Coin Flips and Timberwolves

The Minnesota Timberwolves lost to the Phoenix Suns on Wednesday night, 104-103, on a Gerald Green jumper and subsequent miss on the final possession by Kevin Martin. These are the basic facts. Another: the Wolves are now 0-10 in games decided by 4 points or less this season. You’ve probably heard that at this point. It’s kind of a big deal, apparently.

Experiment time! Grab a coin. Or if you’re lazy, or too good for change, use this virtual coin toss website. Flip the coin, real or digital, 10 times. On average, among all of these samples, the expectation is for the coin to come up heads five times and tails five times. Reasonable. Some of you will have skewed results, however, due to the whims of variance. On the extremes, a couple people might have seen one side or the other all 10 times. 1 in a thousand times, it happens.

Now do it again. But this time, before you start the variance train, pick a side and root for it. Feel the anger when these processes you know to be fated to chance repeatedly go against you, the certainty that probability will even out in the long run that slowly bleeds to pleading for just a couple to go your way — okay, maybe one? Really?! Not even one?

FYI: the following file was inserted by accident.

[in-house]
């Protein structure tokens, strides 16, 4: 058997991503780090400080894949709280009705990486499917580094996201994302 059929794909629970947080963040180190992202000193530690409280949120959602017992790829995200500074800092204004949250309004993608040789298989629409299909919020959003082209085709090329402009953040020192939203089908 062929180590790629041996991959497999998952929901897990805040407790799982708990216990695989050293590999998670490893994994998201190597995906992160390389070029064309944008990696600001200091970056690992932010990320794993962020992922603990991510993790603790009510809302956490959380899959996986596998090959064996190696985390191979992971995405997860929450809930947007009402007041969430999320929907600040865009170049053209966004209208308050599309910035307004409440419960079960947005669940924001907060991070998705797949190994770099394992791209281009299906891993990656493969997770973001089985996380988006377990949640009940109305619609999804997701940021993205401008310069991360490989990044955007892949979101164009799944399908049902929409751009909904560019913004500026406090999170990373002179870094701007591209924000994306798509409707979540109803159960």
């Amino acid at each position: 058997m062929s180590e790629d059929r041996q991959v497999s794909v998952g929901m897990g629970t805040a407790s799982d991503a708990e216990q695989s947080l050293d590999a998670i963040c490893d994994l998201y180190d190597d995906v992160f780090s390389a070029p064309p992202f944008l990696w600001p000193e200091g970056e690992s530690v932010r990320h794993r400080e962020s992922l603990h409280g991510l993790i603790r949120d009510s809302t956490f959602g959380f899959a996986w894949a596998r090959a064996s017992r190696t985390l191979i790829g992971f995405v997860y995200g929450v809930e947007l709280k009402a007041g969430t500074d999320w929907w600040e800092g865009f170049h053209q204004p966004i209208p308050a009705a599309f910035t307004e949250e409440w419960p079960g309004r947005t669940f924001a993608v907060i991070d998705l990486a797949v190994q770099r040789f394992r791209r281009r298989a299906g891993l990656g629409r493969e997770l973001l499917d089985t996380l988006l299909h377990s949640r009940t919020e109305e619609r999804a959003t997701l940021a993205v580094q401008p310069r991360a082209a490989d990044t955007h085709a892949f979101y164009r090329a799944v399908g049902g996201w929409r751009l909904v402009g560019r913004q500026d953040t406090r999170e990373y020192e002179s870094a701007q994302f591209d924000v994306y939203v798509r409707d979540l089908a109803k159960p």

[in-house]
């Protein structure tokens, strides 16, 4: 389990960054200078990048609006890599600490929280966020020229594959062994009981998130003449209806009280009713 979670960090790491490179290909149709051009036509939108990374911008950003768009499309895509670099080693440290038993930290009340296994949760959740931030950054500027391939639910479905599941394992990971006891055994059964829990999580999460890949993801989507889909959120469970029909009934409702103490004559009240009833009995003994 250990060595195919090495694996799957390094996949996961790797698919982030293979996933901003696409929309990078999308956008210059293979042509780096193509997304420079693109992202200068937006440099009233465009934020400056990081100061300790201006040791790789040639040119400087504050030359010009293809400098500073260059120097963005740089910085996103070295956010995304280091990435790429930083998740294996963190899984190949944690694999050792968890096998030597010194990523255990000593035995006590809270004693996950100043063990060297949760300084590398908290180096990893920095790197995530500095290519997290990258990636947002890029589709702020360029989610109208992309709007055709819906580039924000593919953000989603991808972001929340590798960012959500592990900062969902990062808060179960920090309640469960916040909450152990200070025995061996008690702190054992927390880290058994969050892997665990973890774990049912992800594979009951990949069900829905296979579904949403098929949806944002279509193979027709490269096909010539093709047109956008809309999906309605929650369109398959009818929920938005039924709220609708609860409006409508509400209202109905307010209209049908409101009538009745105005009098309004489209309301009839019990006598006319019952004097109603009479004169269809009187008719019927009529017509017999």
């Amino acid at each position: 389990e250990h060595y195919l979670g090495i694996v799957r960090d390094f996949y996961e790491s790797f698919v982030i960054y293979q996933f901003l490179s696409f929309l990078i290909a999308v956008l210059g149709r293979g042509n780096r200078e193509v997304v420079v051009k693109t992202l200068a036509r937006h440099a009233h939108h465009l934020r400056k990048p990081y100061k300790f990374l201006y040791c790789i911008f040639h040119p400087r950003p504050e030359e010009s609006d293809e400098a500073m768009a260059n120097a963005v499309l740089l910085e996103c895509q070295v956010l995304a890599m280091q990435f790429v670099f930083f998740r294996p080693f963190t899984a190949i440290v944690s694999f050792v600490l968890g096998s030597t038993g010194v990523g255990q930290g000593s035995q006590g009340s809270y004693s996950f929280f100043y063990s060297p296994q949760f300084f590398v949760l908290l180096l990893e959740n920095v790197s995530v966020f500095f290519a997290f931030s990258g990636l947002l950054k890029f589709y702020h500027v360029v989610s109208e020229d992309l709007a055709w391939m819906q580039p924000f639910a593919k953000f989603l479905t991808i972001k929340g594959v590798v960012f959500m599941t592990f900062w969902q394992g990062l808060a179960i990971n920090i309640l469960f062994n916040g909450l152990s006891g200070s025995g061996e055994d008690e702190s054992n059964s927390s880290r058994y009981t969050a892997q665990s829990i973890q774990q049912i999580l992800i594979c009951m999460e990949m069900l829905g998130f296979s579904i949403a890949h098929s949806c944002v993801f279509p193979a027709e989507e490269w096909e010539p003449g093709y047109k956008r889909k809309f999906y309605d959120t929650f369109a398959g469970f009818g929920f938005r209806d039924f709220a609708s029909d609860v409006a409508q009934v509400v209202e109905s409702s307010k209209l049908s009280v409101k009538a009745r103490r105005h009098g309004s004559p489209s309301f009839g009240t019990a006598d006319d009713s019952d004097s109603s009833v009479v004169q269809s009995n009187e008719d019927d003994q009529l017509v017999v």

Finally, replace the coins with, you know, actual living, breathing people. People with whom most will never interact, yet feel an admiration bordering on unilateral bonding. Players who have tendencies and histories, memory both neurological and muscular, facets immeasurable with bearings on outcomes determined on the balance of a razor. Invest in the outcomes of those coin flips, understand their outcome on schemes bigger than chance.

Congratulations. You can kind of relate to the worst thoughts of a Wolves fan.

Andrew Lynch

When God Shammgod created the basketball universe, Andrew Lynch was there. His belief in the superiority of advanced statistics and the eventual triumph of expected value-based analytics stems from the fact that he’s roughly as old as the concept of counting. With that said, he still loves the beauty of basketball played at the highest level — it reminds him of the splendor of the first Olympics — and the stories that spring forth from the games, since he once beat Homer in a game of rock-paper-scissors over a cup of hemlock. Dude’s old.